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For the first time, I was in the racial minority. I could not hide or blend. I lost all sense of anonymity. This was part of the reason that I chose to travel on a student exchange program with AFS, www.afs.org, to Ghana. I wanted to test myself, to see what would be left when familiar surroundings were stripped away.

While AFS has programs that concentrate on language study and other areas, it was community service that interested me. There were many countries from which to choose-like Paraguay, Russia, Bolivia, and Beligum. And while AFS has programs for high schoolers, it also offers programs for graduates, which are a great way to pursue special interests or learn what it's like to pursue a career such as education, marketing, or veterinary medicine. You can research the weather, but you cannot form expectations about what your experiences may be.

When I arrived with 27 American students and two leaders, we were encircled by Ghanaians shouting "obroni," (white person) in voices that were welcoming and friendly. As my relationships with my AFS hosts family and friends grew, I realized that they understood me more than I expected they would; their interest in me ran deeper than my identity as a white American girl.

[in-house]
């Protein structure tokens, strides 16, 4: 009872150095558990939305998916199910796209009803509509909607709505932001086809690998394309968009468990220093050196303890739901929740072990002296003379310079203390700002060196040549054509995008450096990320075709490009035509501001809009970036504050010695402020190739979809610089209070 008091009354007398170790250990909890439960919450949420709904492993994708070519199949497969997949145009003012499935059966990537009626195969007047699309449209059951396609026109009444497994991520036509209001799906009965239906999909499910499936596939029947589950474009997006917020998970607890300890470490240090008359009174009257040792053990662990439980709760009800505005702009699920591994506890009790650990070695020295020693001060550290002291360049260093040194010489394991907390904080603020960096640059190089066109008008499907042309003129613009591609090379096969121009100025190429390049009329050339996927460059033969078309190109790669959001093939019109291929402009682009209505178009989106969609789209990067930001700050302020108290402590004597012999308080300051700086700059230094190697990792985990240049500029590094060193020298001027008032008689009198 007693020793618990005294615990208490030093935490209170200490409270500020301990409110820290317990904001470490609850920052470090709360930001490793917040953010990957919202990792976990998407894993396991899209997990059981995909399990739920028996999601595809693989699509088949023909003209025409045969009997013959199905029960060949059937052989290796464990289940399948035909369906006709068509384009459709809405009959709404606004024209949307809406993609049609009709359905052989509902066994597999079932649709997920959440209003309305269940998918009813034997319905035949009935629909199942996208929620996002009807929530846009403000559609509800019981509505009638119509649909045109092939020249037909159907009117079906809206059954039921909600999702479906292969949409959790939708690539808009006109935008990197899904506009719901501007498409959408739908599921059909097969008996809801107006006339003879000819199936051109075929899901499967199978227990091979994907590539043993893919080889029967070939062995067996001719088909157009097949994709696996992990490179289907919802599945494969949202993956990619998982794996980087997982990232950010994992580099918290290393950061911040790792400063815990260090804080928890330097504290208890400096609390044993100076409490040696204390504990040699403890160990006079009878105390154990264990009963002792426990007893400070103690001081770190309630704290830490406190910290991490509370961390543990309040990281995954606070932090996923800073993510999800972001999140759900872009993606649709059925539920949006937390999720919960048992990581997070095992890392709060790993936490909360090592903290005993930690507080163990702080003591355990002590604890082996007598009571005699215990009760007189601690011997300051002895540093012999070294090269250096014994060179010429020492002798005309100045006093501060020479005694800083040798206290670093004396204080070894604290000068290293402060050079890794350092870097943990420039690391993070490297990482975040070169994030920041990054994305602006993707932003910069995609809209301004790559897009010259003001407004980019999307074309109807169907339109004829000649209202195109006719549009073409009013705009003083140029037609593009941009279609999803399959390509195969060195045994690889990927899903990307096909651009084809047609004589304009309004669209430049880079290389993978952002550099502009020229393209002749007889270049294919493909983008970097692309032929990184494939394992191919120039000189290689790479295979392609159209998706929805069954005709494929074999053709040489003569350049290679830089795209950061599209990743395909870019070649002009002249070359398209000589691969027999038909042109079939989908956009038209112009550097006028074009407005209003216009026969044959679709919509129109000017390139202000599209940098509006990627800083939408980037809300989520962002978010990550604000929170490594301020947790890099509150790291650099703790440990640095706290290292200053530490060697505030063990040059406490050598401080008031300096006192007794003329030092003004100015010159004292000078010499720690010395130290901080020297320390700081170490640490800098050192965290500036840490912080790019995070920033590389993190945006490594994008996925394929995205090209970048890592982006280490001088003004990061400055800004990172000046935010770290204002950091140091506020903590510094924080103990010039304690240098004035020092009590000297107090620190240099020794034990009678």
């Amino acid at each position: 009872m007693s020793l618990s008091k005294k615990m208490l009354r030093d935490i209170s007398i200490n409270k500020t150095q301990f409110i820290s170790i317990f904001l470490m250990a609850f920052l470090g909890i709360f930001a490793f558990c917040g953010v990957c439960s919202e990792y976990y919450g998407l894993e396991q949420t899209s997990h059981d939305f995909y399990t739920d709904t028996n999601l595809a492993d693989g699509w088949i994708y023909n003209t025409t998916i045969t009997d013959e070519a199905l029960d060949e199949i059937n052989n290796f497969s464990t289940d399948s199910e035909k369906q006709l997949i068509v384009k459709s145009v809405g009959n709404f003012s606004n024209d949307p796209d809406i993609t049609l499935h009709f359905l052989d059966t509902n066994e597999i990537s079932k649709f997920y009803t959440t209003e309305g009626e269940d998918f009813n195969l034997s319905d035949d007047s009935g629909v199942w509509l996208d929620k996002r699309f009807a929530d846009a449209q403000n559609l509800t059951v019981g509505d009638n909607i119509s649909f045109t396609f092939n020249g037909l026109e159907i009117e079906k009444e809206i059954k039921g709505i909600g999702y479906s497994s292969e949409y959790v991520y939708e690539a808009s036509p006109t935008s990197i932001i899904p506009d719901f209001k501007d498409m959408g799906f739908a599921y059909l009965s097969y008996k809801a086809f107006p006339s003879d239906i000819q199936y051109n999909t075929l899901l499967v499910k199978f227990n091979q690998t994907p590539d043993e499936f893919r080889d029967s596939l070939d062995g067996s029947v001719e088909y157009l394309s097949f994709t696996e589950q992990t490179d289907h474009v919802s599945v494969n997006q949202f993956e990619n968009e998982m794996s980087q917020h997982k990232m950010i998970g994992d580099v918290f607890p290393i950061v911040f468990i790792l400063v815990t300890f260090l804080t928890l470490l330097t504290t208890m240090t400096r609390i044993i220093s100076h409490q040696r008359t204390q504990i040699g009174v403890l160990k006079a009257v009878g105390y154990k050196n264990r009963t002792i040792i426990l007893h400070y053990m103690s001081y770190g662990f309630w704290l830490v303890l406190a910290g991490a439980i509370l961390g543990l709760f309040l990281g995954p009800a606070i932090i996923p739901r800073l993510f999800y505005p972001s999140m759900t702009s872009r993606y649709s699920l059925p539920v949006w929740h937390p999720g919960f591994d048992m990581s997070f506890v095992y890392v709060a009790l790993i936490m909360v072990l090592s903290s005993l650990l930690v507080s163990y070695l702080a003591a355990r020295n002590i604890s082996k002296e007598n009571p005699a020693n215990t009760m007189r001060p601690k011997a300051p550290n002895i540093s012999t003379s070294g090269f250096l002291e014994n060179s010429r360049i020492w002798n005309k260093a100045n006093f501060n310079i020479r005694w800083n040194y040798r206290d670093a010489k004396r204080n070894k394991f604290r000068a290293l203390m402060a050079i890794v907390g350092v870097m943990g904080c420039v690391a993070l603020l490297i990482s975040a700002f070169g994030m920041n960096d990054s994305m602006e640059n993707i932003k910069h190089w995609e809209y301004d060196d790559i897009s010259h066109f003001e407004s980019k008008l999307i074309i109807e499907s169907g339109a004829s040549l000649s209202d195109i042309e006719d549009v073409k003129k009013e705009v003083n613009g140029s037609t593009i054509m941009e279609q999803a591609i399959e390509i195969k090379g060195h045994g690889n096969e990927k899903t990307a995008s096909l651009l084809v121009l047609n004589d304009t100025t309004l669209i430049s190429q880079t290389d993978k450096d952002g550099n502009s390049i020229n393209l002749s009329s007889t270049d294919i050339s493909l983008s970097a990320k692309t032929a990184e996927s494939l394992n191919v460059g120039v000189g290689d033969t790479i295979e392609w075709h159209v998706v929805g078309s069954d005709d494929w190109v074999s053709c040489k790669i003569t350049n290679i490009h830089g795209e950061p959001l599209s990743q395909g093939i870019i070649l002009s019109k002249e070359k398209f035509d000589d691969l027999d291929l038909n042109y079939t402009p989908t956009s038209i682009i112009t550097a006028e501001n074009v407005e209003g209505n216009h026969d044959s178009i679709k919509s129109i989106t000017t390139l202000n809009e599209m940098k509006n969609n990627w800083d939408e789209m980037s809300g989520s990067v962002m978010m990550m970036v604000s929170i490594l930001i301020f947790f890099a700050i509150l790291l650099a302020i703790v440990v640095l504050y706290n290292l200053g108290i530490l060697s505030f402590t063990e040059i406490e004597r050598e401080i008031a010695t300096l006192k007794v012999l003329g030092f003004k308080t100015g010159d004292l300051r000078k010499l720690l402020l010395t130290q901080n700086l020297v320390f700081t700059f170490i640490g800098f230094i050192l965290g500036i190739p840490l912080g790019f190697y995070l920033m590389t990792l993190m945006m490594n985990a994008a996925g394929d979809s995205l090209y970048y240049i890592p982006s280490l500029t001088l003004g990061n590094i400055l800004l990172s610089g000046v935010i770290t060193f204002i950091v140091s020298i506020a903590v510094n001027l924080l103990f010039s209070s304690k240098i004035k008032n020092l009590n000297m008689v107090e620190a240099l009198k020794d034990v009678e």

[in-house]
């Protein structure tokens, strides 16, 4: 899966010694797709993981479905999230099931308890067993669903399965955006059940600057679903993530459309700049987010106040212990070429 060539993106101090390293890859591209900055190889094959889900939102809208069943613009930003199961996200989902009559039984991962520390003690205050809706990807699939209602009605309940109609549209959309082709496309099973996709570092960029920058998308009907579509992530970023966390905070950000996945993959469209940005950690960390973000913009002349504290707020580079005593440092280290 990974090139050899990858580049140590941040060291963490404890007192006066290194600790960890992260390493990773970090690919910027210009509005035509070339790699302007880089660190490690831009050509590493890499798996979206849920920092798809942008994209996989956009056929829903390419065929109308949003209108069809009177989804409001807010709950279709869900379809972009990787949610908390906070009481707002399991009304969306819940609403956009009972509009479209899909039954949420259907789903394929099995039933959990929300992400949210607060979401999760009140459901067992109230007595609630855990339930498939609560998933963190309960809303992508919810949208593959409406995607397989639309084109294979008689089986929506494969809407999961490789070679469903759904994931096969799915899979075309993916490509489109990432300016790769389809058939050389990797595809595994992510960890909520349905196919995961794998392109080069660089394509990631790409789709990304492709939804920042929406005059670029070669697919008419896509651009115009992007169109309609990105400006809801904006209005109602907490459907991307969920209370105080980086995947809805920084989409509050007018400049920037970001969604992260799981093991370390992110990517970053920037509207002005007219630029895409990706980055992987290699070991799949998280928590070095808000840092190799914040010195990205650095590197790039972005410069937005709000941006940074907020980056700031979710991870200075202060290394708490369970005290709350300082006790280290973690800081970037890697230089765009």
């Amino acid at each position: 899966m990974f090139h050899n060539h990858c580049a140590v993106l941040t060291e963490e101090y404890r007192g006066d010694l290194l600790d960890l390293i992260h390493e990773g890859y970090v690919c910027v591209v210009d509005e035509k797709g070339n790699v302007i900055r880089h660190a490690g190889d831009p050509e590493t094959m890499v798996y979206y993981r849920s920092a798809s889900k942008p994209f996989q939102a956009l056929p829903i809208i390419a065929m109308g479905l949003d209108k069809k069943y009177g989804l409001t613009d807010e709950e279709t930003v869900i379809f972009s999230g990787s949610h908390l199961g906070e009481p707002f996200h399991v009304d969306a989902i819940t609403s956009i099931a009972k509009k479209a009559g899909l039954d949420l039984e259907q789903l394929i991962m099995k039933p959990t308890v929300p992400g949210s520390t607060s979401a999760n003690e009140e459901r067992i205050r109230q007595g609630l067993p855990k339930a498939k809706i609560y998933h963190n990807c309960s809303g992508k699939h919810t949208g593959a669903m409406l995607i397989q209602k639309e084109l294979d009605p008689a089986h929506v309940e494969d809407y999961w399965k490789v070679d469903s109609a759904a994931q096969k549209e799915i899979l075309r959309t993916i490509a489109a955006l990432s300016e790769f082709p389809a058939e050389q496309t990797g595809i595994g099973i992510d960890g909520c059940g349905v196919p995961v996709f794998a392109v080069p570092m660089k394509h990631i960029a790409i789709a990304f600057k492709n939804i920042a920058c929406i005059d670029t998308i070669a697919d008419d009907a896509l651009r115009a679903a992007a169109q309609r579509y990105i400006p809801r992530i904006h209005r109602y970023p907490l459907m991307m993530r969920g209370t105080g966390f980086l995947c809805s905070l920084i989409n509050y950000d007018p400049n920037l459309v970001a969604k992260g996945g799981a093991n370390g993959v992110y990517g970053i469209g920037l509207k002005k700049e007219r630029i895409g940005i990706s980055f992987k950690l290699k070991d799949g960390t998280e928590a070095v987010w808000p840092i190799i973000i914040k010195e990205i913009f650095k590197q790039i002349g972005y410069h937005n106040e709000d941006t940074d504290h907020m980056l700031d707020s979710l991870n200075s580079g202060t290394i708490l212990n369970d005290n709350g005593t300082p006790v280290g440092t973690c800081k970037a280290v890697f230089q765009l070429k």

Each day was an adventure. I pushed my limits, whether it was navigating the Ghanaian tro-tros (the old mini-van transportation system) or learning to communicate. But the greatest challenge was the children in the orphanage where I volunteered. No matter what I did, I always felt like I wasn't doing enough. Still, our presence clearly made a great difference to these children who had little excitement and few opportunities to leave the orphanage. Though I grew tired of the conditions, I was constantly aware that I could leave, but they could not. We taught English and read to them. We also did construction work, when supplies were available.

I hope to return. Until then, I listen to my Ghanaian music. And of course, I smile.

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